Teachers' Reference Page for Primary & Secondary School Education

Menu of Common Themes, East & West:

Animal Guides
Animal Deaths in Europe: Of Cows & Madness
Artists & Muses: The Creative Impulse
Creation Myths I
Creation Myths II
Creation Myths III
Crones & Sages
Dragons & Serpents
Food: Sacrality & Lore
Land: Sacrality & Lore  (mountains, caves, labyrinths, spiral mounds, crop & stone circles, FengShui)
Earth Day & Environmental Issues
Earth Goddesses & Gods
Air: Sacrality & Lore (air, wind, sky, storms, clouds, weather lore)
Sky Goddesses & Gods
Fire: Sacrality & Lore (fire, northern lights, green-flashes, Elmo's Fire)
Fire Goddesses & Gods
Water: Sacrality & Lore  (water, wells, springs, pools, lakes)
Floods & Rainbows: Mythologies & Science
Water Goddesses & Gods
Green Men
Nature Spirits of the World
Rituals of Birthing [forthcoming]
Rituals of Death & Dying [forthcoming]
Rituals of Puberty
Rituals of Weather-Working: An experimental, on-going ritual in cyberspace
Sacred Theatre & Dance
Star Lore & Astrology
Symbols, Signs, & Runes
Time(Calendars, Clocks, Natural Temporal Cycles, Attitudes toward Time, & Millennium Issues)
Trees & Plant Lore
Tricksters, Clowns, Magicians, Jesters & Fools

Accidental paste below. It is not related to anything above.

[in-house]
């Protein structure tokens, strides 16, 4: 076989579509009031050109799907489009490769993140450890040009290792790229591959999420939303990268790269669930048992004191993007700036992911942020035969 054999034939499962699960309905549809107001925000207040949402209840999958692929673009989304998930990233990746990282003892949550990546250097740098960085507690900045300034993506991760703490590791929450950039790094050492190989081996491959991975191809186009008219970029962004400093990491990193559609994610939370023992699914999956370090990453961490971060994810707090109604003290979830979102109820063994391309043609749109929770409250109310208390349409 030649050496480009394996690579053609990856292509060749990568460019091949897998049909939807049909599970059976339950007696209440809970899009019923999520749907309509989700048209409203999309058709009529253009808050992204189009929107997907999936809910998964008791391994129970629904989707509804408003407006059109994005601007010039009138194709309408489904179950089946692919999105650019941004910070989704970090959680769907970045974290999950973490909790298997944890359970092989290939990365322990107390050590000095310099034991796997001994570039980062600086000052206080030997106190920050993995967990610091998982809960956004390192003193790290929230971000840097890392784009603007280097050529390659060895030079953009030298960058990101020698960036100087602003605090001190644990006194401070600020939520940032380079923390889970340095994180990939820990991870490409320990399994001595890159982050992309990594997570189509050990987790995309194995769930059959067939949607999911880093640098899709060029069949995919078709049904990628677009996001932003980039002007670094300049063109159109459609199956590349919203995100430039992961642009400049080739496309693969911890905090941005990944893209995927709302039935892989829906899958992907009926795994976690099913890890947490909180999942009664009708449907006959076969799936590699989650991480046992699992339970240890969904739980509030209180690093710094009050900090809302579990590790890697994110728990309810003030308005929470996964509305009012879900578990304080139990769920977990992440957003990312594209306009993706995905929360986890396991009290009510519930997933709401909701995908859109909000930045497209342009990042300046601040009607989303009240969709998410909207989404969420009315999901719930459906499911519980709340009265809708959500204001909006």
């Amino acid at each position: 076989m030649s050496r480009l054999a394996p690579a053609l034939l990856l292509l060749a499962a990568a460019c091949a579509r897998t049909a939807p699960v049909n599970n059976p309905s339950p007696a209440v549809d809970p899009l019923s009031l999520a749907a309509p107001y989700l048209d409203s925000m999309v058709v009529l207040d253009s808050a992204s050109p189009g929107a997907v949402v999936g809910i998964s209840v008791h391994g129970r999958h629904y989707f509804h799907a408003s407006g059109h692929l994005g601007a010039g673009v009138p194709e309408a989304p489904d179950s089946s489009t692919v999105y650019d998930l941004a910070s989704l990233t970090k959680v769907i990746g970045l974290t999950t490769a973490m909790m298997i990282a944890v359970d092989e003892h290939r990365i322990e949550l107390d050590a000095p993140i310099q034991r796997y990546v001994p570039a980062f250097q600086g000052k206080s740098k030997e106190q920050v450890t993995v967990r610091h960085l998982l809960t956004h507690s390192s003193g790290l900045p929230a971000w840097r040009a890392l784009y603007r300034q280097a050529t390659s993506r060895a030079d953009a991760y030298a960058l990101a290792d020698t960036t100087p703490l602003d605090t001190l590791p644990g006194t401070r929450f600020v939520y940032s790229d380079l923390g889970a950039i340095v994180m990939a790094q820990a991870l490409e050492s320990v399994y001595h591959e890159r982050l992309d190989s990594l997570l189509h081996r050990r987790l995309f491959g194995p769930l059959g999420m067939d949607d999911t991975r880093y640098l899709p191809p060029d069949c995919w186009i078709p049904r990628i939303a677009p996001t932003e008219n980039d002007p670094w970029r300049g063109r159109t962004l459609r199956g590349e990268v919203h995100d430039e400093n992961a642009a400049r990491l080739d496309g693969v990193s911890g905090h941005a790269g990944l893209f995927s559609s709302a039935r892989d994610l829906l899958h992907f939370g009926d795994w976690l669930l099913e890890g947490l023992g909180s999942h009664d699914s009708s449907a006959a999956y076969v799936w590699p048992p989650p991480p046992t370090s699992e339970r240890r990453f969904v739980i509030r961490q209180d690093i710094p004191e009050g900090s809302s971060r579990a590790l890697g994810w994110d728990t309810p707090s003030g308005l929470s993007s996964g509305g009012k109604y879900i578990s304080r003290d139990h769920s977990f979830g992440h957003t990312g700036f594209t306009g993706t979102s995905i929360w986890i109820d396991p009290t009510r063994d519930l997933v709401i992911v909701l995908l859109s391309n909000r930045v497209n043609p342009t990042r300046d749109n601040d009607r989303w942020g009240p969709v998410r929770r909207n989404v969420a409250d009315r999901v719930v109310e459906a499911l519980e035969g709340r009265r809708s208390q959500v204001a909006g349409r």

Wars, Weapns & Lies: The Dehumanizing Impulse
Weaving Arts & Lore (Cosmic Webs, Spinning, Spindles, Clothing)

Down to Geographical Regions: Africa

Note: my complete Site Map & e-mail address are on the Home Page.

This page created with Netscape Gold 3.01
Technical assistance: William Weeks

Text and Design:
Copyrighted © 1998-2001 by Kathleen Jenks, Ph.D.
All rights reserved unless otherwise noted by copyright.

Latest Updates:
1 August 1999; 3 September 1999; 15 & 18 October 1999; 23 December 1999;
13 & 14 February 2001 (updated all links; added new links & images);
21 February 2001 (added new on-site reference menu); 2 July 2001 (Ned.3.0);
30 September 2001: split North & Meso America off from opening page & created p.3.
4 April 2007: added small Native American culture ad for a year.


...Native American culture has had many influences on modern society. There are also many people who are into ancient Native American life and mythology. Learning about Native American tribes, myths and culture can be a great educational experience.